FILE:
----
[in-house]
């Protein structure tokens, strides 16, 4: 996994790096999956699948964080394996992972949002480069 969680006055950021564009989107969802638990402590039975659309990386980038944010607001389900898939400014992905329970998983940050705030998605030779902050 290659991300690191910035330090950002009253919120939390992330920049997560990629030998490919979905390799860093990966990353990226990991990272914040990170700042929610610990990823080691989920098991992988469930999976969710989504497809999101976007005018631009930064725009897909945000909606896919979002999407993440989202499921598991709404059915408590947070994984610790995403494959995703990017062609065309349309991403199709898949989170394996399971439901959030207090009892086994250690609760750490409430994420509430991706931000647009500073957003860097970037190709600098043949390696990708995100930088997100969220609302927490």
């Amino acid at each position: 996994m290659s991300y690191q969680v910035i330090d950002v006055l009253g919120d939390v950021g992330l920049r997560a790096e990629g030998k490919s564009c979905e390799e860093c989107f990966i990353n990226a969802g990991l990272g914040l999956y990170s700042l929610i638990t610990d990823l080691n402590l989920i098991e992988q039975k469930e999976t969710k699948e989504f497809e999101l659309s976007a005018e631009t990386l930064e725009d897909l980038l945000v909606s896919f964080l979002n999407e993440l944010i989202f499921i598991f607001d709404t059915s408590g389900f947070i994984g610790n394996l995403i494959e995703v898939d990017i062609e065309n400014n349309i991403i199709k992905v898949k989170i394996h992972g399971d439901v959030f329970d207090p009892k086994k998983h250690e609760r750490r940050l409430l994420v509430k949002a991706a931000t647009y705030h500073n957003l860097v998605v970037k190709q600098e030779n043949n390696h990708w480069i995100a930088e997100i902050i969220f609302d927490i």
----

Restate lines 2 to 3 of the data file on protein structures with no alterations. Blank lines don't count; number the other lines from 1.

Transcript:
């Protein structure tokens, strides 16, 4: 996994790096999956699948964080394996992972949002480069 969680006055950021564009989107969802638990402590039975659309990386980038944010607001389900898939400014992905329970998983940050705030998605030779902050 290659991300690191910035330090950002009253919120939390992330920049997560990629030998490919979905390799860093990966990353990226990991990272914040990170700042929610610990990823080691989920098991992988469930999976969710989504497809999101976007005018631009930064725009897909945000909606896919979002999407993440989202499921598991709404059915408590947070994984610790995403494959995703990017062609065309349309991403199709898949989170394996399971439901959030207090009892086994250690609760750490409430994420509430991706931000647009500073957003860097970037190709600098043949390696990708995100930088997100969220609302927490």
């Amino acid at each position: 996994m290659s991300y690191q969680v910035i330090d950002v006055l009253g919120d939390v950021g992330l920049r997560a790096e990629g030998k490919s564009c979905e390799e860093c989107f990966i990353n990226a969802g990991l990272g914040l999956y990170s700042l929610i638990t610990d990823l080691n402590l989920i098991e992988q039975k469930e999976t969710k699948e989504f497809e999101l659309s976007a005018e631009t990386l930064e725009d897909l980038l945000v909606s896919f964080l979002n999407e993440l944010i989202f499921i598991f607001d709404t059915s408590g389900f947070i994984g610790n394996l995403i494959e995703v898939d990017i062609e065309n400014n349309i991403i199709k992905v898949k989170i394996h992972g399971d439901v959030f329970d207090p009892k086994k998983h250690e609760r750490r940050l409430l994420v509430k949002a991706a931000t647009y705030h500073n957003l860097v998605v970037k190709q600098e030779n043949n390696h990708w480069i995100a930088e997100i902050i969220f609302d927490i």